UCLA Quarter in Washington program grows credit opportunities for courses in DC
UCLA’s Powell Library, pictured above, is a central place on campus. The Quarter in Washington internship program is now expanding internship opportunities to better accommodate all majors. (Daily Bruin file photo)
Aug. 27, 2022 2:22 p.m.
This post was updated Aug. 28 at 10:31 p.m.
The UCLA Quarter in Washington program is expanding opportunities to better accommodate students from any major.
The program allows students to receive credits for an internship in Washington while taking courses relating to their degree and internship, according to UCLA’s registrar’s office. The recent remodeling of the program now makes it easier for students from majors other than political science or international studies to find an internship that can satisfy the 195CE course that goes along with the program, said Juliet Williams, professor of gender studies and faculty director for the program.
The Department of Political Science has historically directed the Quarter in Washington program – previously known as the Center for American Politics and Public Policy program – as the campus’s University of California DC program and a 195CE internship course put together, Williams said. The UCDC program was previously separate across all 10 UC campuses, though it is now aiming to connect students systemwide, she added.
The UCLA Center for Community Engagement supervises a group of graduate student instructors who lead the 195CE internship courses in which students can use their internships as school credit and meet one-on-one with the graduate students, said Shalom Staub, director of the center.
The CCE helps students find opportunities to get hands-on experience that help both their academic, professional and personal growth, Staub said.
Kristen Tam, a rising fourth-year environmental studies student who participated in the program in winter 2022, said the graduate student teaching her internship course spent time getting to know the students.
“She really took the time to give me life and academic advice on what to pursue in the future,” Tam said. “She was very generous with her time and poured a lot of support through giving feedback and advice into her students. I really appreciate her.”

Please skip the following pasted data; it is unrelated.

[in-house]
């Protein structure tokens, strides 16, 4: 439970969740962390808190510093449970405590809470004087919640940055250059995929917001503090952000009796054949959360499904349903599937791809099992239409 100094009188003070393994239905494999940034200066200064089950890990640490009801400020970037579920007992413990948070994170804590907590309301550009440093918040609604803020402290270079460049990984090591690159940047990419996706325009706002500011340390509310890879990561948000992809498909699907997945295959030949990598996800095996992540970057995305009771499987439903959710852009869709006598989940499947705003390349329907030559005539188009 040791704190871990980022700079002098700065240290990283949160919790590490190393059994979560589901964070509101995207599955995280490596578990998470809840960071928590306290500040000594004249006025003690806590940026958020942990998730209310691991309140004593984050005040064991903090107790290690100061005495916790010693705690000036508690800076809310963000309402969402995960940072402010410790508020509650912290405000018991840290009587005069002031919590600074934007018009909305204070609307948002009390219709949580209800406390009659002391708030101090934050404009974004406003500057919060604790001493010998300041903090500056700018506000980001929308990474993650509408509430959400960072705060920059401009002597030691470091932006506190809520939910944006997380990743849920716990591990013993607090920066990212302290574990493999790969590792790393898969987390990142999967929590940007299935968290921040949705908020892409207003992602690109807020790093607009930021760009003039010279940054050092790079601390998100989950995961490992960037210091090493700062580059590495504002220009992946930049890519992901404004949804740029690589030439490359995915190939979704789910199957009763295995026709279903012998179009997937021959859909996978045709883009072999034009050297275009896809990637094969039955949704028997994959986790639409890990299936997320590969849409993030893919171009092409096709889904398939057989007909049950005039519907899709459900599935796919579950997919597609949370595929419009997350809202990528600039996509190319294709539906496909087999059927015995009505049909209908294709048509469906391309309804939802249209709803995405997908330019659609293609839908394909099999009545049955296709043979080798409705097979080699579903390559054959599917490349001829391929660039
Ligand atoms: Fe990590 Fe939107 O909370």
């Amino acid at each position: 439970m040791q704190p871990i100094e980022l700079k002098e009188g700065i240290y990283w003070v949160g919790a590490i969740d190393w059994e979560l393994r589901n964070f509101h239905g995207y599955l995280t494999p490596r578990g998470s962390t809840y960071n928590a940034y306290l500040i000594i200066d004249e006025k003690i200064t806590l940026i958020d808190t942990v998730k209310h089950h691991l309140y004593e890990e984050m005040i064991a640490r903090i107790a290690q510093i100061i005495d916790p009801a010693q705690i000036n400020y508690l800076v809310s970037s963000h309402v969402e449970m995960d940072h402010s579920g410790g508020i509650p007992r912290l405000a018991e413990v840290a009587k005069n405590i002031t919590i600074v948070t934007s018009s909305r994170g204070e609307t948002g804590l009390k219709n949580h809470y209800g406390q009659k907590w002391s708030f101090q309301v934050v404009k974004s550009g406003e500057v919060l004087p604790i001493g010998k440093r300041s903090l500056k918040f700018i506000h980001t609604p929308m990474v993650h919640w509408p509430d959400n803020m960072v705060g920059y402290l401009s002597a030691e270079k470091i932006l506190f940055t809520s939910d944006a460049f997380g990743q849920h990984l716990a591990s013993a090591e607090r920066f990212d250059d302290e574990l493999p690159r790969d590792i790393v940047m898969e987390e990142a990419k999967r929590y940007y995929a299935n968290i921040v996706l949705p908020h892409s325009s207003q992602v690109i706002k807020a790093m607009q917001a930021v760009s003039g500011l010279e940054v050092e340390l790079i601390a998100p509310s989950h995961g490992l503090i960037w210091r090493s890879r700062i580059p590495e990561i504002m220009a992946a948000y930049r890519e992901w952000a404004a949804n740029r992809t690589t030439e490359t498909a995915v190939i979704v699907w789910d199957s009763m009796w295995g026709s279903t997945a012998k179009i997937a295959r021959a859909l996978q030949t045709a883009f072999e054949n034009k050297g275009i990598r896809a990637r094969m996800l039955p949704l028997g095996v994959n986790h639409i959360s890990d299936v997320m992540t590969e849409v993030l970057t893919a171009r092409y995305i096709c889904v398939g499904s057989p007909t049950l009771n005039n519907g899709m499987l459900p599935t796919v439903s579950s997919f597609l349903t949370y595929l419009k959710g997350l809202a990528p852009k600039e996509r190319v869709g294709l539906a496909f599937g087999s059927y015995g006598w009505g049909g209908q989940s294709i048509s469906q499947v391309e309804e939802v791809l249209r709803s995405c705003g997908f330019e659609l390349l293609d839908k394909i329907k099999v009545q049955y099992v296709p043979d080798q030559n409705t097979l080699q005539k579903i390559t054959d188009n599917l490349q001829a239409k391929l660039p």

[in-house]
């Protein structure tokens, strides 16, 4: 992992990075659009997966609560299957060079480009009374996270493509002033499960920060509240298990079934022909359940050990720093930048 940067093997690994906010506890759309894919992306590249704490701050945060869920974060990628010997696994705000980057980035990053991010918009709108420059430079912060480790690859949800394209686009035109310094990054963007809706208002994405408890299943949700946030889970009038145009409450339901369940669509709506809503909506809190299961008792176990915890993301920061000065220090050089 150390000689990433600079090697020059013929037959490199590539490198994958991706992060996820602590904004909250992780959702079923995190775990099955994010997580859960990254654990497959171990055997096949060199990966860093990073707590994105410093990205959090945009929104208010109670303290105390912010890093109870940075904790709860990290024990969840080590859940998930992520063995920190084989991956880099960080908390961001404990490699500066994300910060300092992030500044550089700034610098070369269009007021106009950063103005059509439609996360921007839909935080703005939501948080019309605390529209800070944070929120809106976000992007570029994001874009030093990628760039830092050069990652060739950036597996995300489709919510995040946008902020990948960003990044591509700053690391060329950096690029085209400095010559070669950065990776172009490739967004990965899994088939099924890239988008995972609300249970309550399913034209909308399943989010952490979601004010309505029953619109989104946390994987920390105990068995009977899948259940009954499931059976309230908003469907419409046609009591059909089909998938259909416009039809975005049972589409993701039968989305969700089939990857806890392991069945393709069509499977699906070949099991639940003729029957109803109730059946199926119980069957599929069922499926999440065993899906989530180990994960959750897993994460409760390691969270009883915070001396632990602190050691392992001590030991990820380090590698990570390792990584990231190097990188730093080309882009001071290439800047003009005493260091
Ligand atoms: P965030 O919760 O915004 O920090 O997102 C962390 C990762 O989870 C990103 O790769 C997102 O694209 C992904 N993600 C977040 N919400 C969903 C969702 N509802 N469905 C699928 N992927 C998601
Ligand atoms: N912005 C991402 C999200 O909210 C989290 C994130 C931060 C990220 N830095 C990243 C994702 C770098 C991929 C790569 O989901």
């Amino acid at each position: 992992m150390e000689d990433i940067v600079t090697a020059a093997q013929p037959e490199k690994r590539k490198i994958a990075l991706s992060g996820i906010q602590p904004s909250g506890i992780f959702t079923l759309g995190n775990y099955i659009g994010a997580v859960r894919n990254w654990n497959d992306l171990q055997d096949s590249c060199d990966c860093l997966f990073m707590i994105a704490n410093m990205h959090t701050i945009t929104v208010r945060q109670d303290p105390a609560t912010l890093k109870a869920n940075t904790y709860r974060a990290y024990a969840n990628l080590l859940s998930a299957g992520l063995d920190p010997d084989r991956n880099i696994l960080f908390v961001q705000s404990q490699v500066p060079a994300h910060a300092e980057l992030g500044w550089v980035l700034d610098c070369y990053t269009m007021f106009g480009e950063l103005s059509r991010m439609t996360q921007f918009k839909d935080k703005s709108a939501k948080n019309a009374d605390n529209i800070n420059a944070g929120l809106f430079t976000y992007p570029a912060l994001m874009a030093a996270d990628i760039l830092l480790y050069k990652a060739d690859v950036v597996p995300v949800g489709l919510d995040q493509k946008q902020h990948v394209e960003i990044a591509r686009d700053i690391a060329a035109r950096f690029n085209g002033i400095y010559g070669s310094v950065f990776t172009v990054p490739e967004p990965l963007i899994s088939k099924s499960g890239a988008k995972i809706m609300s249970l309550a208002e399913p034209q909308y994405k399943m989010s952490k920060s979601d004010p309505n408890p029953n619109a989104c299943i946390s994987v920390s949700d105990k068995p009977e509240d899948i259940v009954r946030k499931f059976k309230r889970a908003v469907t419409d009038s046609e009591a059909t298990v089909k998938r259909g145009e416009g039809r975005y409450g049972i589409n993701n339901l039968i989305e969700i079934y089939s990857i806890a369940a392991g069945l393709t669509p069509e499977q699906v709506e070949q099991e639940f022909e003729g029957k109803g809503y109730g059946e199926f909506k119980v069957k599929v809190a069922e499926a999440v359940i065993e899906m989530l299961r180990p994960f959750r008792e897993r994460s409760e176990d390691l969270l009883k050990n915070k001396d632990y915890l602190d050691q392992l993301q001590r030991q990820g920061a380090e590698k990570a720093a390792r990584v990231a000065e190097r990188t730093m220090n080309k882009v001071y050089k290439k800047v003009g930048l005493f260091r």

Tam said her internship was with a nonprofit – the Clean Cities Coalition – funded by the Department of Energy to help increase sustainable fuel usage around the greater Washington area.
While the program has always been open to students from all majors, the redesign allows students from divisions other than political science to feasibly gain credits for their major in DC, Williams, chair of the social sciences interdepartmental program, said. The program will now expand the application of internship skills to the classes they take, she said.
She added that, in collaboration with the CCE, the program brings students’ internship experiences into direct conversation with academic research and scholarship.
“The opportunity to spend a quarter living and learning in DC is an incredible chance to take the kinds of theories and controversies and methods and debates that we typically encounter in the classroom and then to see how that all looks in practice,” Williams said.
Tam said the program helped her learn how her passions and skill sets fit into the policymaking of DC, even though her major is not specifically geared toward political or international studies.
Exploring DC and the surrounding area through historical sites, museums and social areas with other UC students enthusiastic about similar things also made the program special, Tam said.
Tam added that the networking she was able to do both through the program and with a later internship on Capitol Hill was a helpful experience.
“We had more time to explore the city and spend time getting to know other students who care a lot about making change and our government, and just a change in general in our society,” she said.
Williams said the Quarter in Washington program and the CCE are continuing to work to make the internship experience accessible through providing academic credit for internships and financial support.
“A program like UCDC just represents the absolute depth of what that can look like, where you take young people who, you know, have an incredible diversity of perspectives, academic trainings, future interests, and you put them all together in this really wonderful living learning center that we have in DC,” Williams said.